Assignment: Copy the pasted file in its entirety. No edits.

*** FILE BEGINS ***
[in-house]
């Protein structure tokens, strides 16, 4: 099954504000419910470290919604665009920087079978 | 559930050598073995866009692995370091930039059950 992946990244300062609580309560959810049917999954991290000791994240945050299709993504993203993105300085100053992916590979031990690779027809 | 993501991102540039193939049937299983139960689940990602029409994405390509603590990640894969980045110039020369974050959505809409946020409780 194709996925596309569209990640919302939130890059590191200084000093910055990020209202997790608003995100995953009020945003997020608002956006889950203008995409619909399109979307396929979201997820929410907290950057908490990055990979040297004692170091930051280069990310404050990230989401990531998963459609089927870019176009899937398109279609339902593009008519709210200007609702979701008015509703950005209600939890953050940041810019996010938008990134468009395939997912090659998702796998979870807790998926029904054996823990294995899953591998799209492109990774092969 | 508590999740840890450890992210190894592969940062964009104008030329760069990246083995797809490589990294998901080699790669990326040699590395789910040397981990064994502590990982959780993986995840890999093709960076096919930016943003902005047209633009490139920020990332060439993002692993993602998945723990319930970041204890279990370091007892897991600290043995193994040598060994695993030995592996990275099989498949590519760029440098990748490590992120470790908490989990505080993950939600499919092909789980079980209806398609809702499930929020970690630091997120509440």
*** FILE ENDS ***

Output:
[in-house]
């Protein structure tokens, strides 16, 4: 099954504000419910470290919604665009920087079978 | 559930050598073995866009692995370091930039059950 992946990244300062609580309560959810049917999954991290000791994240945050299709993504993203993105300085100053992916590979031990690779027809 | 993501991102540039193939049937299983139960689940990602029409994405390509603590990640894969980045110039020369974050959505809409946020409780 194709996925596309569209990640919302939130890059590191200084000093910055990020209202997790608003995100995953009020945003997020608002956006889950203008995409619909399109979307396929979201997820929410907290950057908490990055990979040297004692170091930051280069990310404050990230989401990531998963459609089927870019176009899937398109279609339902593009008519709210200007609702979701008015509703950005209600939890953050940041810019996010938008990134468009395939997912090659998702796998979870807790998926029904054996823990294995899953591998799209492109990774092969 | 508590999740840890450890992210190894592969940062964009104008030329760069990246083995797809490589990294998901080699790669990326040699590395789910040397981990064994502590990982959780993986995840890999093709960076096919930016943003902005047209633009490139920020990332060439993002692993993602998945723990319930970041204890279990370091007892897991600290043995193994040598060994695993030995592996990275099989498949590519760029440098990748490590992120470790908490989990505080993950939600499919092909789980079980209806398609809702499930929020970690630091997120509440």